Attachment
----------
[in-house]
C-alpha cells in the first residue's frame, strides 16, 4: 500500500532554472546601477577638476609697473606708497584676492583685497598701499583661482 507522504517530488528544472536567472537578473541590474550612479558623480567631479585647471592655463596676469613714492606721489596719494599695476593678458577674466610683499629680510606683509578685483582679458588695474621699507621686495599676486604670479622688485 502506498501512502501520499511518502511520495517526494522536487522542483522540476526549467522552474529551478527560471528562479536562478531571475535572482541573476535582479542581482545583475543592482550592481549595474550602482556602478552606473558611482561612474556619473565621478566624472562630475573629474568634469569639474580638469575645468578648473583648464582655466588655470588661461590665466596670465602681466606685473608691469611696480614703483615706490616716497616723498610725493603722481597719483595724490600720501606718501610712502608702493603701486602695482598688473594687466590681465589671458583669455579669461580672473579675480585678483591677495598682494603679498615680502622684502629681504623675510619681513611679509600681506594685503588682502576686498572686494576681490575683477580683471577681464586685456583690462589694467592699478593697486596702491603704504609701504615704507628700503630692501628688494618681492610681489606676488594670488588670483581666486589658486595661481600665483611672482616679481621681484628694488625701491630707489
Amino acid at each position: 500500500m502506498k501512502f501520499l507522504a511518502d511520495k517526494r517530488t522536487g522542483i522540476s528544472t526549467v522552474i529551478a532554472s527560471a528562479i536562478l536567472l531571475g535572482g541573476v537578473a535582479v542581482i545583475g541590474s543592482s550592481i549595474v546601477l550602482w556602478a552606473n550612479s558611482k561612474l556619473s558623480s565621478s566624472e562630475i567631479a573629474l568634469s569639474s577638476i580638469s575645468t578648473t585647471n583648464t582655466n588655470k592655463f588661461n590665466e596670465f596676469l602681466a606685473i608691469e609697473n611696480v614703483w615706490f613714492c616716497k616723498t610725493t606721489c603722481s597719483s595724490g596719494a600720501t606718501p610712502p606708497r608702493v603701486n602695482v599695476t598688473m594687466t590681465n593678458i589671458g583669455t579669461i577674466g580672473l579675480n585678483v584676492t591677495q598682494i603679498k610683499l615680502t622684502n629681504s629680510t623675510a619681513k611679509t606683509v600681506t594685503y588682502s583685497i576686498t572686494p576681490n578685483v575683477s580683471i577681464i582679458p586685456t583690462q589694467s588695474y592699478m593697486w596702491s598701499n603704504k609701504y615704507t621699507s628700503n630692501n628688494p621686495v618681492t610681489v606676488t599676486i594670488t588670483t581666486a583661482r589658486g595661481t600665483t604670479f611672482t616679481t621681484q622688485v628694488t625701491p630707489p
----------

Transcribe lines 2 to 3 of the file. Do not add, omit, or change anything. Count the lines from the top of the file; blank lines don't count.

C-alpha cells in the first residue's frame, strides 16, 4: 500500500532554472546601477577638476609697473606708497584676492583685497598701499583661482 507522504517530488528544472536567472537578473541590474550612479558623480567631479585647471592655463596676469613714492606721489596719494599695476593678458577674466610683499629680510606683509578685483582679458588695474621699507621686495599676486604670479622688485 502506498501512502501520499511518502511520495517526494522536487522542483522540476526549467522552474529551478527560471528562479536562478531571475535572482541573476535582479542581482545583475543592482550592481549595474550602482556602478552606473558611482561612474556619473565621478566624472562630475573629474568634469569639474580638469575645468578648473583648464582655466588655470588661461590665466596670465602681466606685473608691469611696480614703483615706490616716497616723498610725493603722481597719483595724490600720501606718501610712502608702493603701486602695482598688473594687466590681465589671458583669455579669461580672473579675480585678483591677495598682494603679498615680502622684502629681504623675510619681513611679509600681506594685503588682502576686498572686494576681490575683477580683471577681464586685456583690462589694467592699478593697486596702491603704504609701504615704507628700503630692501628688494618681492610681489606676488594670488588670483581666486589658486595661481600665483611672482616679481621681484628694488625701491630707489
Amino acid at each position: 500500500m502506498k501512502f501520499l507522504a511518502d511520495k517526494r517530488t522536487g522542483i522540476s528544472t526549467v522552474i529551478a532554472s527560471a528562479i536562478l536567472l531571475g535572482g541573476v537578473a535582479v542581482i545583475g541590474s543592482s550592481i549595474v546601477l550602482w556602478a552606473n550612479s558611482k561612474l556619473s558623480s565621478s566624472e562630475i567631479a573629474l568634469s569639474s577638476i580638469s575645468t578648473t585647471n583648464t582655466n588655470k592655463f588661461n590665466e596670465f596676469l602681466a606685473i608691469e609697473n611696480v614703483w615706490f613714492c616716497k616723498t610725493t606721489c603722481s597719483s595724490g596719494a600720501t606718501p610712502p606708497r608702493v603701486n602695482v599695476t598688473m594687466t590681465n593678458i589671458g583669455t579669461i577674466g580672473l579675480n585678483v584676492t591677495q598682494i603679498k610683499l615680502t622684502n629681504s629680510t623675510a619681513k611679509t606683509v600681506t594685503y588682502s583685497i576686498t572686494p576681490n578685483v575683477s580683471i577681464i582679458p586685456t583690462q589694467s588695474y592699478m593697486w596702491s598701499n603704504k609701504y615704507t621699507s628700503n630692501n628688494p621686495v618681492t610681489v606676488t599676486i594670488t588670483t581666486a583661482r589658486g595661481t600665483t604670479f611672482t616679481t621681484q622688485v628694488t625701491p630707489p